Learners will have already begun to investigate how humans rely on other organisms for survival. Here, they will begin to apply this knowledge and understanding to life in other countries with different levels of economic development.
As quick warm up, invite one learner to come to the front of the class to build a house of cards! These can be cards with pictures of various animals on them, or a regular pack of cards with the names/pictures of organisms on the back. The cards do need to be fairly sturdy and uniform in size. When they’ve built their ‘house’, invite another pupil to remove one of the cards. Continue to do this until the ‘house’ as completely collapsed.
Ask learners what this rough analogy tells us about the inter-dependence of organisms.
Show learners a clip on www.africam.com you can choose any one you may think appropriate. It’s always worth checking out the live cams, but often there’s not much going on so you may need to select one from the archive. Click on the Live Safari Cam tab, scroll to the bottom and select a video from the archive. There will be a good selection but a particular favourite of ours is ‘Warthog Family Searching for Food’! But this particular video may not be available permanently. Play your selected video for learners. If you’d rather not play the adverts (I guess the website has to make money somehow!) click the tab ‘Stop Ads’.
Having watched the video, tell learners to list as many ‘important things’ as they can think of about that creature. In the case of the warthog, this could range from ‘Food for people’ to ‘Its manure fertilizes the earth.’ Allow learners to share ideas.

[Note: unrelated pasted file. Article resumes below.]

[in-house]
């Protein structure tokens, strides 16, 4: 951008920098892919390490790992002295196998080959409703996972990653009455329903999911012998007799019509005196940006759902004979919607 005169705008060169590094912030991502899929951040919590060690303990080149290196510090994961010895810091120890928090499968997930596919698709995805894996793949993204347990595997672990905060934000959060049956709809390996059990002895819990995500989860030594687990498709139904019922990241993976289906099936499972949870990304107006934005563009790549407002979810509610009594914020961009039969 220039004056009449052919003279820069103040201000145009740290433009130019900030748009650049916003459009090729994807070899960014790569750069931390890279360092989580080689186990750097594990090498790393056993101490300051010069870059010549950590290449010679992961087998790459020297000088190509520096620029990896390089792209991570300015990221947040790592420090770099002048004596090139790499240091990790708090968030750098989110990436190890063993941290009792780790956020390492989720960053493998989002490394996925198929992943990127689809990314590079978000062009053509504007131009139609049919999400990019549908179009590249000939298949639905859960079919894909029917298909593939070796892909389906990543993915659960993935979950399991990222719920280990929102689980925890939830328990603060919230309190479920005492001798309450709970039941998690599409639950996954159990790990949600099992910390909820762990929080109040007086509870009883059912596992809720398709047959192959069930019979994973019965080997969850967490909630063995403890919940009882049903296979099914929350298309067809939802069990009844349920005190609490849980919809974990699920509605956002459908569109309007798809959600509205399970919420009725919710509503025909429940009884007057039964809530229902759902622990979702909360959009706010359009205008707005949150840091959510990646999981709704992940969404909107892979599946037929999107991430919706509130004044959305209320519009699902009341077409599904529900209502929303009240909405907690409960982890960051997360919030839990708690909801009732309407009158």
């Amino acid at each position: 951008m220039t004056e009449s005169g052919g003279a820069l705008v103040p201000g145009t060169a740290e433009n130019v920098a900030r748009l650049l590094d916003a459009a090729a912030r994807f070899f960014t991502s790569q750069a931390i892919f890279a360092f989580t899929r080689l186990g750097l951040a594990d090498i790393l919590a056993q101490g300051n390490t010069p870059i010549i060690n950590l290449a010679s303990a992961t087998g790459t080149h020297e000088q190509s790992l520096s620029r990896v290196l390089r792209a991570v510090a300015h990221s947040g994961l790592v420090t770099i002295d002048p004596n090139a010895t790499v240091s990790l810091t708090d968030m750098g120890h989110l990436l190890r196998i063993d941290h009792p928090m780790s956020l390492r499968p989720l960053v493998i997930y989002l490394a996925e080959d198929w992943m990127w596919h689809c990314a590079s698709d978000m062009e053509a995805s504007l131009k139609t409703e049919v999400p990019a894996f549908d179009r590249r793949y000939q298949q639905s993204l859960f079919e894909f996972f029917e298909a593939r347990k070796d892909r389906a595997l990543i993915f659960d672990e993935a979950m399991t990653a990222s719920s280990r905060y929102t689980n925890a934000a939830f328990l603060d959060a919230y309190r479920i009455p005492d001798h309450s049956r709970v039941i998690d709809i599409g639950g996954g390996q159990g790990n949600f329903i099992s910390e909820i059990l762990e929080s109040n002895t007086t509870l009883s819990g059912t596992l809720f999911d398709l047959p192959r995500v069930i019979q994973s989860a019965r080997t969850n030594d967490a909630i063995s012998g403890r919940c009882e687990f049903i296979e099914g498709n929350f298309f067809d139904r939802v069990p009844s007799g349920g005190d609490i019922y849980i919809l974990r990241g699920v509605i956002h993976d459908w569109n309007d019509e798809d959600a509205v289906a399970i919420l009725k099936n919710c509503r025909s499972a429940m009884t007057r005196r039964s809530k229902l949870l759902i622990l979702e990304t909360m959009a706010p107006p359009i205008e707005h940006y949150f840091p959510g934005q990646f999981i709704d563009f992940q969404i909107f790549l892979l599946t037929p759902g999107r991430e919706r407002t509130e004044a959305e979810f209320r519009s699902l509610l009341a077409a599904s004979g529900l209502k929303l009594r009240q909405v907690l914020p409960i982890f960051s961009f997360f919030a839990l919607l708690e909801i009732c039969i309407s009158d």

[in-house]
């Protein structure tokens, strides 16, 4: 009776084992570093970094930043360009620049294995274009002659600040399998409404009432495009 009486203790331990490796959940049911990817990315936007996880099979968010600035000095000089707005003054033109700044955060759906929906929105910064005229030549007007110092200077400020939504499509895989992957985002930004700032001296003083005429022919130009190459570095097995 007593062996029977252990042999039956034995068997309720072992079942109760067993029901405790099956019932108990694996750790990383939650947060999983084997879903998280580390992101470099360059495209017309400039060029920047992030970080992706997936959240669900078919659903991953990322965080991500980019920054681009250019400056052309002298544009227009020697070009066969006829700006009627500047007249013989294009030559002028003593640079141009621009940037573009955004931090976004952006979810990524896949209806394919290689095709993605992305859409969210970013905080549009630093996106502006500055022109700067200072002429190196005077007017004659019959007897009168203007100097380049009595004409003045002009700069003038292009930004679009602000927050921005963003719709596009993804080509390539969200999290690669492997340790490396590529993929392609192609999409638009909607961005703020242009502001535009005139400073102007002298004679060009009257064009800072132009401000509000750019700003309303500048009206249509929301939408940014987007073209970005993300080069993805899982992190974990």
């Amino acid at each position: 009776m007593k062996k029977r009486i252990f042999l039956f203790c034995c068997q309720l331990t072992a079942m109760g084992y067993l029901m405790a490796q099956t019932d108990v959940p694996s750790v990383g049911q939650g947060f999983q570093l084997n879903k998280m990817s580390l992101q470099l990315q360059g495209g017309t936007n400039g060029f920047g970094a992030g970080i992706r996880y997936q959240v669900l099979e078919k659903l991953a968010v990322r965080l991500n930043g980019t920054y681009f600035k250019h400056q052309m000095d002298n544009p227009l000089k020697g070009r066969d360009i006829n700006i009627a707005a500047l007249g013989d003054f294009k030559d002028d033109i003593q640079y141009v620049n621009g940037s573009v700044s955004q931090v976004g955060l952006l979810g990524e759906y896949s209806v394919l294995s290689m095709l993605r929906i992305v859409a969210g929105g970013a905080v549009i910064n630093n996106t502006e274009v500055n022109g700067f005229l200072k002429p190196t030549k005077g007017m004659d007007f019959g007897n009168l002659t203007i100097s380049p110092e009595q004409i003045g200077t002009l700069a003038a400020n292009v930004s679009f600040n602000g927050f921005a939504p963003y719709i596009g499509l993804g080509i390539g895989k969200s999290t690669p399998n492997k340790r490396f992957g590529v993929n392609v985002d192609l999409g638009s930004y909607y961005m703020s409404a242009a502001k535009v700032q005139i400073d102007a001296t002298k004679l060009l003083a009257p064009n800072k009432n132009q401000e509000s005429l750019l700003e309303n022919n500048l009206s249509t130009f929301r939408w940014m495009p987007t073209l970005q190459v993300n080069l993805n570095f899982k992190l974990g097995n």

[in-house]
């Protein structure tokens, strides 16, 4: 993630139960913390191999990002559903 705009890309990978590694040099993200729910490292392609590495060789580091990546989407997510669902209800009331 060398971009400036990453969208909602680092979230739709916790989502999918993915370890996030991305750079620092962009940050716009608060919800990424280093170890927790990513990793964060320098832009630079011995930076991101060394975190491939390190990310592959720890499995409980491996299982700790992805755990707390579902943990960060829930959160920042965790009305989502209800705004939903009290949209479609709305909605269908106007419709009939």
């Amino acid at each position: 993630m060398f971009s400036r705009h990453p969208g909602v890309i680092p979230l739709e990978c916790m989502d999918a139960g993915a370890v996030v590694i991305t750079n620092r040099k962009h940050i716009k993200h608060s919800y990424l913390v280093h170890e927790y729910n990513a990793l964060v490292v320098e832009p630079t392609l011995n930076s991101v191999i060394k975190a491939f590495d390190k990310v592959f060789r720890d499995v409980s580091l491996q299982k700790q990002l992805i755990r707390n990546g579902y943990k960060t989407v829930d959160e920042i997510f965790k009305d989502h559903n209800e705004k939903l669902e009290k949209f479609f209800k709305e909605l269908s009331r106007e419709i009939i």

From this point onwards, you will ask learners to work in small groups in order to create a prognosis report on one organism in particular. You can either provide a list (allow learners to choose out of a hat) or learners can choose their own. The only condition being is that it must be a country with a lower level of economic development. The prognosis report will be for the government of that country and should include:
- relevant and current data about that animal e.g. rise/fall in population levels, current population levels, preferred habitat, their spread across the country etc
- interdependence – to include (where appropriate) food webs, pyramids of number, energy flow charts etc
- how any of the above are affected by human/environmental factors.
- value of wildlife (in general) to the economy of that country and details of ways in which people may depend on the creature e.g. for food, clothing etc
- how the extinction of that particular organism would affect that country’s ecological ‘house of cards’.
- any global consequences due to their findings e.g. microscopic bacteria in the intestines of termites are critical to the continuity of life on earth… allegedly.
The final report will need to be in two parts: text and video. The text may be in the form of a blog www.glogster.com a webpage www.wordpress.org or a pdf file uploaded onto any available webpage e.g. the school’s. The video could be in the genre of a news report, footage of the organism with learners providing the commentary. Both will have to be ‘submitted’ by being uploaded to the internet.